Coming soon… “Mended Wings”

It has been almost a year in the writing process, but my second novel, “Mended Wings”, is nearing completion.  My amazing editor, Stephanie Ernst, has completed her initial edit.  Peggy Nehmen, from N-K Creative, has recently completed the cover design.  The novel should be available on Amazon by the end of 2016.  The story centers on one of the minor characters in “Painted Wings”.  Readers will enjoy meeting some new characters as well.  Here is a brief snapshot.


mended wings cover final low res

Flicker is a survivor. That’s what they call someone who is nearly killed by a drunk driver and lives to tell the tale. The doctors said that she would not live. She lived. Then they said that she would never walk or talk again. Flicker did those things and more. But living as the survivor of a traumatic brain injury sucks big time: the memory lapses, the feeling that your brain operates in slow motion, the sudden outbursts of anger, and the habit of getting into sketchy situations with the wrong type of guys. But the worst part is being able to remember what life was like before the accident, and what the future held in store. For Flicker, those dreams are gone. They did not include living in a group home and working as a housekeeper.

Late one evening, during a date-gone-wrong, Flicker is rescued by Jesse, a middle-aged cook from a local diner. A friendship develops and Flicker soon discovers that there is more to this short-order cook than meets the eye. Jesse helps her begin to think about what she wants out of life. Flicker sets some ambitious goals, including getting her diploma and attending the university.

As Flicker is beginning to see the beginning results of her hard work, a former high school classmate asks her out. He turns out to be the worst kind of influence and takes advantage of her desire for romance and companionship. He leads Flicker down a dark path that culminates in exploitation and a blackmail scheme. Which of these two men will have the greatest influence on Flicker’s life?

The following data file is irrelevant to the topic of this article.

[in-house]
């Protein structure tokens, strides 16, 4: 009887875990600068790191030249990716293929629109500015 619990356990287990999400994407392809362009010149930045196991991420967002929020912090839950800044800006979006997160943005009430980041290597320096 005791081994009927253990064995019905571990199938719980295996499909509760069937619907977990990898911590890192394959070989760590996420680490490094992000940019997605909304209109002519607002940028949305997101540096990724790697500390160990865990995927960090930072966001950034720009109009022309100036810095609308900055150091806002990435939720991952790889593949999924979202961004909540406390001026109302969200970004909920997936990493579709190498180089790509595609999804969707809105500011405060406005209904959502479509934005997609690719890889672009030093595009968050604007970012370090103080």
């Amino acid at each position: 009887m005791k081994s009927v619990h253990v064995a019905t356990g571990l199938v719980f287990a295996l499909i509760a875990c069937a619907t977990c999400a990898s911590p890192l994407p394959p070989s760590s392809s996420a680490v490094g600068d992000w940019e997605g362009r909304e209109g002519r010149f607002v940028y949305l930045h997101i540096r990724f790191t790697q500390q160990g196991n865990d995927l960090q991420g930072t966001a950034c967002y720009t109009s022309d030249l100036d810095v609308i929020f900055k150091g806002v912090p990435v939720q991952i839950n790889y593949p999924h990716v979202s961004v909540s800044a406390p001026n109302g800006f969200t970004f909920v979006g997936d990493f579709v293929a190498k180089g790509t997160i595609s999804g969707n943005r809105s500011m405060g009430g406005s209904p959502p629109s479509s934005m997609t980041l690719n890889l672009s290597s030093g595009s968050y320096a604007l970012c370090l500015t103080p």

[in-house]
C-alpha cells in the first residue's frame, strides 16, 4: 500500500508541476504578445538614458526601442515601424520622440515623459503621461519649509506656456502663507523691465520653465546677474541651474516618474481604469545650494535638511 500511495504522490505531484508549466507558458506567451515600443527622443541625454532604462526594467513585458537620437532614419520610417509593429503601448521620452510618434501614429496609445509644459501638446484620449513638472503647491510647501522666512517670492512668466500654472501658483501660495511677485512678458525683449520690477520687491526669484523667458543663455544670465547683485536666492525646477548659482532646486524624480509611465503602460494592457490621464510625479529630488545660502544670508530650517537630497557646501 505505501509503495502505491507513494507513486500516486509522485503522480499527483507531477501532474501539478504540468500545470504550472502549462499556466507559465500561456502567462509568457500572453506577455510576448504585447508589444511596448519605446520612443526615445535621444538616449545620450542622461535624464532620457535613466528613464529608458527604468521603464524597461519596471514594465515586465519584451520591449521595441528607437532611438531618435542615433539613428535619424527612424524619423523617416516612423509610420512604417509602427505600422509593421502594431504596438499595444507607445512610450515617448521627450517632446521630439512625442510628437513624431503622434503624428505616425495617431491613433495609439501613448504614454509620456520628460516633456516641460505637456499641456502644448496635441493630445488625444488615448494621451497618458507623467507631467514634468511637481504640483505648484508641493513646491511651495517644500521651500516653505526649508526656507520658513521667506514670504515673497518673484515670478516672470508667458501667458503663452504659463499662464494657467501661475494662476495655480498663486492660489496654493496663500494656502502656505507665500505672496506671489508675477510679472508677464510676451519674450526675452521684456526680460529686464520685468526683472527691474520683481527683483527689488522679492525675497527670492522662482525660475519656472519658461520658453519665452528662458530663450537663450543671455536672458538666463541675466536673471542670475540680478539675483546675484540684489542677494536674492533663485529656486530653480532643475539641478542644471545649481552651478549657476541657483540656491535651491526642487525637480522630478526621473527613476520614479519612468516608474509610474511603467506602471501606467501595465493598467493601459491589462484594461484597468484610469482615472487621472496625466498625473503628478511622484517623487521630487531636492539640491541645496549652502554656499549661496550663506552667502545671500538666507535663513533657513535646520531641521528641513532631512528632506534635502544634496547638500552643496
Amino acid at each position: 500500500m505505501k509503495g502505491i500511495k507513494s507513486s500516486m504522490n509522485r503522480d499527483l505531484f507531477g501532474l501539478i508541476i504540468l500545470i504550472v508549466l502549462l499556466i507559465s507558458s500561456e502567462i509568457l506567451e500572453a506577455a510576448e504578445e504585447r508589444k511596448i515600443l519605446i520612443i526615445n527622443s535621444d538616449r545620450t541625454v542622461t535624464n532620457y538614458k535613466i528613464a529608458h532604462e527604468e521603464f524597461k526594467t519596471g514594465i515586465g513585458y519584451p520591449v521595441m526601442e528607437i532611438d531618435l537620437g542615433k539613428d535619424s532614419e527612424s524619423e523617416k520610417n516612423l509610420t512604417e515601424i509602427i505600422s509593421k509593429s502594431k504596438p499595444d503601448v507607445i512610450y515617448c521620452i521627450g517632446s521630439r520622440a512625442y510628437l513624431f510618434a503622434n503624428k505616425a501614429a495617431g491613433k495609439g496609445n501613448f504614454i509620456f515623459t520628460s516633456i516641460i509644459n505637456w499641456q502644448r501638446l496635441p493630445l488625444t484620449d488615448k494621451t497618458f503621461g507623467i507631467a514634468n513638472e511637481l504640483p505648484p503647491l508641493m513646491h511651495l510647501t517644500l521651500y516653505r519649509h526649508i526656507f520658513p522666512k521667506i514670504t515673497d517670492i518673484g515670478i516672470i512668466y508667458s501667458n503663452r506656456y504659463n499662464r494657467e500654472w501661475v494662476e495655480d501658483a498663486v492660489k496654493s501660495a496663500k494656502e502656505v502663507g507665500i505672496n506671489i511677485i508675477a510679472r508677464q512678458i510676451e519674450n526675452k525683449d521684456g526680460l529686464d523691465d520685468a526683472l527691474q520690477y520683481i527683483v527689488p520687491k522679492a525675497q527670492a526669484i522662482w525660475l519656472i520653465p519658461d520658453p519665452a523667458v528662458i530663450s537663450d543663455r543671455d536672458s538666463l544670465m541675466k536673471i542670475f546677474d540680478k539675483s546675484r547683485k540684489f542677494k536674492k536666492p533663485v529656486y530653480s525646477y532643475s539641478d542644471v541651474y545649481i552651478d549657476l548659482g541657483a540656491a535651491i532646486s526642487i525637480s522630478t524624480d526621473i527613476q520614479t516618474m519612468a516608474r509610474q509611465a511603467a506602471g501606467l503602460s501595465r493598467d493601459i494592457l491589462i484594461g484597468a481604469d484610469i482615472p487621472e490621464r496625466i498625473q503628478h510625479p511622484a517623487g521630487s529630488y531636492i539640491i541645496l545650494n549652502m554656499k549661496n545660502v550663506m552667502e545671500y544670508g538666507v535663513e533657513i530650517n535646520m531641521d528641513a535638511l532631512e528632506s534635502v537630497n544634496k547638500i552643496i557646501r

Mended Wings is a story about triumphing over adversity. It’s a story about making choices and the dignity of taking risks. It’s a story about the value of good friends, and about celebrating our differences.

Join Flicker as she experiences the ups and downs that are part of her journey toward a more independent life. You will laugh, cry, cringe, and cheer as you share her adventures. Along the way, you will meet some endearing friends. Their lives are enriched by supporting Flicker as she spreads her wings and takes flight. Yours will be too!





Thanks to new readers!

The recent free download promotion for Painted Wings was a success!  Over two days there were 150 downloads of the novel.  As a new author, my most important goal is to find ways to help readers discover my books.  Thanks to everyone that has contributed to helping this happen.

If you have enjoyed reading either book, please take a minute and give the book a rating on Amazon or Goodreads and write a sentence or two about your experience.  My hope is to get to ten reviews for each book!

Happy holidays to you and yours!


Download “Painted Wings” for free!

The response to the two day, free download offer on in late Oct. was great, with almost 100 people downloading copies of Painted Wings. There were even downloads from Australia and Great Britain. I am going to repeat the free download offer on December 2nd and 3rd. If you have not obtained your copy of Painted Wings, now is your chance. Please feel free to share this info with friends.

If you have read the novel and you enjoyed it, please give it a rating on and write a one or two sentence review. My goal is to get into double digits with at least 10 reviews!

Happy reading!

There’s something about a real book in an actual bookstore…

Left Bank Books, St. Louis

On Saturday the 21st, Rachel and I stopped by and found a number of treasures and a few holiday gifts at Left Bank Books. A portion of our purchase price was donated to an elementary school located in the city. That’s the kind of thing that local shops like to do.

While we were there, Rachel and I walked downstairs and found the Travel Section. For the first time we saw There and Back Again: A Decade of Travel Tales on a bookstore shelf. I happened to have a camera in my pocket. Who would’ve thought! I’m sure other shoppers thought we were a bit odd, snapping pictures of the bookshelves.

There is something special about a physical book in a cool bookstore.  Our Kindle has over 150 books downloaded, but our library has many more.

Please support local bookstores like Left Bank Books in your community!

There and Back Again available at Left Bank Books!